Recent Updates

  • China: Industrial Profit (Press) *No Revision
  • Brazil: PPI (Apr); Suriname: CPI (Apr)
  • US: Consumer Sentiment (May-final), GDP, Corporate Profits (Q1), Advance Durable Goods (Apr)
  • Consumer Sentiment Detail (May-final)
  • Iceland: Bankruptcies (Apr)
  • Turkey: International Reserves (Apr), Trade and Services Indexes (Q1), Industrial Labor Indexes (Q1); Zambia: BOP (Q1)
  • more updates...

Economy in Brief

U.S. Payroll Increase Fades; Earnings Growth Improves
by Tom Moeller  November 4, 2016

Nonfarm payroll employment increased 161,000 (1.7% y/y) during October following revised gains of 191,000 and 176,000 in September and August. These had been reported as 156,000 and 167,000, respectively. A 174,000 rise in employment had been expected in the Action Economics Forecast Survey. Weaker job creation was logged by each major employment category, except mining & government. The Labor Department indicated that Hurricane Matthew "affected parts of the East Coast during the October reference period." From the household survey, the unemployment rate edged lower to an expected 4.9%. The overall unemployment rate, including marginally attached and those working part-time for economic reasons, fell to 9.5%. Average hourly earnings rose 0.4% (2.8% y/y). A 0.3% rise was expected.

From the payroll employment survey, the 161,000 jobs rise was the smallest since May. It lessened three-month growth to an average 176,000, the least since June. Factory sector employment declined 9,000 (-0.4% y/y), down for the third consecutive month. Construction sector employment increased 11,000 (3.0% y/y), half of the September increase. Mining sector employment declined 2,300 (-14.5% y/y).

Private service sector jobs increased 142,000 (2.1% y/y), the weakest rise since May. Education & health services employment rose 52,000 (2.7% y/y), as health care jobs alone improved 30,500 (2.7% y/y). Professional & business services hiring gained 43,000 (2.7% y/y). Monthly increases have been volatile, but three-month average growth has been fairly steady at 50,000. Temporary help jobs rose 6,400 (1.3% y/y) following a 31,000 spurt. Financial activities jobs increased 14,000 (2.1% y/y) following a 4,000 uptick. Employment in the trade, transportation & utilities sector rose 13,000 (1.5% y/y), but was held back by an 1,100 decline (+1.8% y/y) in retail sector employment. Leisure & hospitality employment increased a modest 10,000 (2.0% y/y), half this year's 22,000 monthly average. Information services jobs grew 4,000 (0.4% y/y) after no change over the prior two months.

Government sector employment increased 19,000 (0.9% y/y), and roughly equaled this year's 20,000 monthly average. Federal government hiring increased 12,000. Year-to-year growth of 2.3% was higher than the 0.7% gain during all of last year, and declines back to 2011. Local government jobs rose 4,000 (1.0% y/y) while state government hiring improved 3,000 (0.2% y/y).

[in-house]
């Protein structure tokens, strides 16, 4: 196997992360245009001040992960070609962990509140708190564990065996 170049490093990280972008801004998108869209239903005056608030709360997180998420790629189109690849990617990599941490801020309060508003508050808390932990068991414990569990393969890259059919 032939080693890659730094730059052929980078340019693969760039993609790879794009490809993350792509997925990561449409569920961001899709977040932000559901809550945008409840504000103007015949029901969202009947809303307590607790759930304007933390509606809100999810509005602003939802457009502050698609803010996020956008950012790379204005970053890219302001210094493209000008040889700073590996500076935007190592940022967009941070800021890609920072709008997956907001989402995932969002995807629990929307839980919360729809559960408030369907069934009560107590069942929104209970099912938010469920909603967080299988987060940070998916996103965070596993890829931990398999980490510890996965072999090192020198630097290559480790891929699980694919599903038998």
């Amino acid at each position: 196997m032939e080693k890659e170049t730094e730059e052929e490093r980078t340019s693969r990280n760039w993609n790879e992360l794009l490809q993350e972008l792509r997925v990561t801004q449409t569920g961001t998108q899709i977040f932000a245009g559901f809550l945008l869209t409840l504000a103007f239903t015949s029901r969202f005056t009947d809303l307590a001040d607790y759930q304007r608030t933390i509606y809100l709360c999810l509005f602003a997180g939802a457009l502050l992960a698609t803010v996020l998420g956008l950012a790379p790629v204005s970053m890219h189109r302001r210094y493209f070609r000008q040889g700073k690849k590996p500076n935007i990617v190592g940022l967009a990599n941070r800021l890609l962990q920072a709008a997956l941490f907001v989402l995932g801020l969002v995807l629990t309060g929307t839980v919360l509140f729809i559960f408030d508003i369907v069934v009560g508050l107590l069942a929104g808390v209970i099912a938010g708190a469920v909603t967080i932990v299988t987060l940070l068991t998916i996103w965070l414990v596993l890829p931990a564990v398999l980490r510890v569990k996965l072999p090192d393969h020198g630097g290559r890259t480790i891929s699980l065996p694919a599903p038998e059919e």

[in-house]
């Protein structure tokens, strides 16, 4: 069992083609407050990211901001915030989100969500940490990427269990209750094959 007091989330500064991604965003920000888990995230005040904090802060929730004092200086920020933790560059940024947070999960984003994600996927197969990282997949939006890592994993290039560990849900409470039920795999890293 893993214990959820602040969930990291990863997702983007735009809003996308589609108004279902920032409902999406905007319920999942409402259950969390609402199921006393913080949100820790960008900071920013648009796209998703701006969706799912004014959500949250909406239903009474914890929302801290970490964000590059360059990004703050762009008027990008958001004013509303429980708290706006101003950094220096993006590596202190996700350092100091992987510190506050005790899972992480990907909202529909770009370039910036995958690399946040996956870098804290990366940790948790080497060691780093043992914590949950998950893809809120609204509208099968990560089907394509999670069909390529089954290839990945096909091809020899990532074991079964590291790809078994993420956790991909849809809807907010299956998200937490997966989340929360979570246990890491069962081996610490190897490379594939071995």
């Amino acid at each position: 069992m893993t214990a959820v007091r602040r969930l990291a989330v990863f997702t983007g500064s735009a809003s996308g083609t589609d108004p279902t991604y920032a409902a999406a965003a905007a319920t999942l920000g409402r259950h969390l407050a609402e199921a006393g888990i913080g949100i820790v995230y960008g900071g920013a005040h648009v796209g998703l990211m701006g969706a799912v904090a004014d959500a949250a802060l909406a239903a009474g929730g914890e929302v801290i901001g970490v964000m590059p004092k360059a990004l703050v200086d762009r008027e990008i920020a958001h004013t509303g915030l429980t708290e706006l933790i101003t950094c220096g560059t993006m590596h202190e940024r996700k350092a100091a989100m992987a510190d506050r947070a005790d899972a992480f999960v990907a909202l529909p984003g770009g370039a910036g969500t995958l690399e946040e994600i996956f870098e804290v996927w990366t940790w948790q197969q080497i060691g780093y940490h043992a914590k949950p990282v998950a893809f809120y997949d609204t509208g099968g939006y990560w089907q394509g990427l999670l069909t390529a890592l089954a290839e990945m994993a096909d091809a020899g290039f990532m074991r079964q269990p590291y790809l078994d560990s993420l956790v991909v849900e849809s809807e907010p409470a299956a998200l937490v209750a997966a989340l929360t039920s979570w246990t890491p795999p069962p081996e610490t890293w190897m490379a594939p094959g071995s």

The length of the average workweek has unchanged at 34.4 hours. The factory sector workweek edged higher to 40.8 hours, but in construction, it held steady at 39.2 hours. The private service sector workweek also was stable at 33.3 hours. That reflected an easier 37.4 hours in in financial activities, and 35.9 hours in the information sector, down from a high of 36.7 during all of 2014. Hours in professional & business services of 36.2 was the most since January, and compared to a stable 26.1 hours in leisure & hospitality.

Average hourly earnings increased 0.4% and compared to an expected 0.3% rise. It was the strongest gain in three months, and y/y growth of 2.8% was the firmest since Q2 2009. Factory sector earnings rose 3.3% y/y, up from 1.0% in 2012. Earnings in construction gained 3.2% y/y, up from a 2011 low of 0.9%. Private service sector earnings grew 2.7% y/y, faster than 2.0% in 2014.

From the household employment survey, the fall in the unemployment rate to 4.9% reflected a 43,000 decline (+1.8% y/y) in employment, the first fall in six months, and a 195,000 drop (+1.7% y/y) in the labor force. The labor force participation rate fell to 62.8%, but was stable with the elevated Q3 average. The average duration of unemployment fell to 27.2 weeks. It was the lowest level since May and down from 39.4 in 2012.

The teenage unemployment rate of 15.6% compared to 25.9% during all of 2010. Individuals aged 20-24 faced an 8.4% jobless rate versus 15.5% in 2010. Those over age 25 were 4.0% unemployed, down from 8.2% in 2010.

By educational attainment, individuals with less than a high school diploma were 7.3% unemployed. High school graduates with no college were 5.5% out of work. Those with less than a bachelor's degree experienced 3.8% unemployment, while college graduates were 2.6% unemployed.

The labor market data are contained in Haver's USECON database. Detailed figures are in the EMPL and LABOR databases. The expectations figure is in the AS1REPNA database.

Employment: (SA, M/M Change, 000s) Oct Sep Aug Oct Y/Y 2015 2014 2013
Payroll Employment 161 191 176 1.7 2.1% 1.9% 1.6%
 Previous -- 156 167 -- -- -- --
 Manufacturing -9 -8 -16 -0.4 1.1 1.4 0.8
 Construction 11 23 -6 3.0 4.8 5.0 3.7
 Private Service-Producing 142 174 158 2.1 2.5 2.1 2.1
 Government 19 3 44 0.9 0.5 0.0 -0.3
Average Weekly Hours - Private Sector 34.4 34.4 34.3 34.5 34.5 34.5 34.5
Private Sector Average Hourly Earnings (%) 0.4 0.3 0.1 2.8 2.3 2.1 2.1
Unemployment Rate (%) 4.9 5.0 4.9 5.0 5.3 6.2 7.4
close
large image